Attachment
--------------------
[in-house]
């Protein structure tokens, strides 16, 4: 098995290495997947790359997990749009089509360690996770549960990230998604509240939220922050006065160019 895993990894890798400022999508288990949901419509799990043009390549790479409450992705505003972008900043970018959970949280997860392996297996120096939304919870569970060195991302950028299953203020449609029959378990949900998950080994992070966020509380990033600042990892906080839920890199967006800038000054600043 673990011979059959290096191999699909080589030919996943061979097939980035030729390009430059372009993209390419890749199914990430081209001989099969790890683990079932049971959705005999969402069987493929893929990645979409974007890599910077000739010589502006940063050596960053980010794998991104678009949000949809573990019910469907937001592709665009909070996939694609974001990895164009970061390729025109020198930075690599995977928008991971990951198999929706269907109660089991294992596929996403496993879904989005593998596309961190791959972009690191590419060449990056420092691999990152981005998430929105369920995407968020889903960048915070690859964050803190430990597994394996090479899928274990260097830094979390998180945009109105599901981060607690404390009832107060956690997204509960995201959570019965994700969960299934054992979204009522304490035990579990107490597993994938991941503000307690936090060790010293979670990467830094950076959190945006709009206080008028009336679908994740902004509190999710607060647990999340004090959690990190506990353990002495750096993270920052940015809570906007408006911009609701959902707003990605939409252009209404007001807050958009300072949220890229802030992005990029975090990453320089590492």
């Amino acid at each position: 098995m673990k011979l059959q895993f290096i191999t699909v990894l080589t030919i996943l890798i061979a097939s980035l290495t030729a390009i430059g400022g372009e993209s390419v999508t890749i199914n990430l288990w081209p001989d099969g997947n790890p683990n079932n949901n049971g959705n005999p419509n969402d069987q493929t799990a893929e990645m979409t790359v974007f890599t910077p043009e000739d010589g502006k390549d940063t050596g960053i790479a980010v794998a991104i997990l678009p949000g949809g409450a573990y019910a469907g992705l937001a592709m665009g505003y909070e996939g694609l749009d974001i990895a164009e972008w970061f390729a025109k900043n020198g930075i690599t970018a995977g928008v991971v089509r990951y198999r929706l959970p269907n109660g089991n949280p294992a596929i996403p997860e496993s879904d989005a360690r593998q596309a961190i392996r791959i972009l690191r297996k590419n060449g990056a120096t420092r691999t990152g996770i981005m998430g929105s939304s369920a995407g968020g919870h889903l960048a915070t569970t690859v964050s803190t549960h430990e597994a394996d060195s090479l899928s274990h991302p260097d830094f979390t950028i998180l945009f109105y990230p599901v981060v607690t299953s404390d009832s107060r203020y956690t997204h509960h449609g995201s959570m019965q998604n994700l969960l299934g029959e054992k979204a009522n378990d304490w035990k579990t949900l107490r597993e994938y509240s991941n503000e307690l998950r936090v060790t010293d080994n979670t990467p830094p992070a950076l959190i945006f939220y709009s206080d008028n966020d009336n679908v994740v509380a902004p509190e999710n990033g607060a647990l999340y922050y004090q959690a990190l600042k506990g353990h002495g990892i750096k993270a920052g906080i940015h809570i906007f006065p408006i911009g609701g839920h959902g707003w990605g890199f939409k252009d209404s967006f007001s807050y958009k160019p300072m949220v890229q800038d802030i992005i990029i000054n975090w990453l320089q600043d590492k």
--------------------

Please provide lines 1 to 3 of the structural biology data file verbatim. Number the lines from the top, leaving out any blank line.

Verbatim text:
[in-house]
């Protein structure tokens, strides 16, 4: 098995290495997947790359997990749009089509360690996770549960990230998604509240939220922050006065160019 895993990894890798400022999508288990949901419509799990043009390549790479409450992705505003972008900043970018959970949280997860392996297996120096939304919870569970060195991302950028299953203020449609029959378990949900998950080994992070966020509380990033600042990892906080839920890199967006800038000054600043 673990011979059959290096191999699909080589030919996943061979097939980035030729390009430059372009993209390419890749199914990430081209001989099969790890683990079932049971959705005999969402069987493929893929990645979409974007890599910077000739010589502006940063050596960053980010794998991104678009949000949809573990019910469907937001592709665009909070996939694609974001990895164009970061390729025109020198930075690599995977928008991971990951198999929706269907109660089991294992596929996403496993879904989005593998596309961190791959972009690191590419060449990056420092691999990152981005998430929105369920995407968020889903960048915070690859964050803190430990597994394996090479899928274990260097830094979390998180945009109105599901981060607690404390009832107060956690997204509960995201959570019965994700969960299934054992979204009522304490035990579990107490597993994938991941503000307690936090060790010293979670990467830094950076959190945006709009206080008028009336679908994740902004509190999710607060647990999340004090959690990190506990353990002495750096993270920052940015809570906007408006911009609701959902707003990605939409252009209404007001807050958009300072949220890229802030992005990029975090990453320089590492």
């Amino acid at each position: 098995m673990k011979l059959q895993f290096i191999t699909v990894l080589t030919i996943l890798i061979a097939s980035l290495t030729a390009i430059g400022g372009e993209s390419v999508t890749i199914n990430l288990w081209p001989d099969g997947n790890p683990n079932n949901n049971g959705n005999p419509n969402d069987q493929t799990a893929e990645m979409t790359v974007f890599t910077p043009e000739d010589g502006k390549d940063t050596g960053i790479a980010v794998a991104i997990l678009p949000g949809g409450a573990y019910a469907g992705l937001a592709m665009g505003y909070e996939g694609l749009d974001i990895a164009e972008w970061f390729a025109k900043n020198g930075i690599t970018a995977g928008v991971v089509r990951y198999r929706l959970p269907n109660g089991n949280p294992a596929i996403p997860e496993s879904d989005a360690r593998q596309a961190i392996r791959i972009l690191r297996k590419n060449g990056a120096t420092r691999t990152g996770i981005m998430g929105s939304s369920a995407g968020g919870h889903l960048a915070t569970t690859v964050s803190t549960h430990e597994a394996d060195s090479l899928s274990h991302p260097d830094f979390t950028i998180l945009f109105y990230p599901v981060v607690t299953s404390d009832s107060r203020y956690t997204h509960h449609g995201s959570m019965q998604n994700l969960l299934g029959e054992k979204a009522n378990d304490w035990k579990t949900l107490r597993e994938y509240s991941n503000e307690l998950r936090v060790t010293d080994n979670t990467p830094p992070a950076l959190i945006f939220y709009s206080d008028n966020d009336n679908v994740v509380a902004p509190e999710n990033g607060a647990l999340y922050y004090q959690a990190l600042k506990g353990h002495g990892i750096k993270a920052g906080i940015h809570i906007f006065p408006i911009g609701g839920h959902g707003w990605g890199f939409k252009d209404s967006f007001s807050y958009k160019p300072m949220v890229q800038d802030i992005i990029i000054n975090w990453l320089q600043d590492k």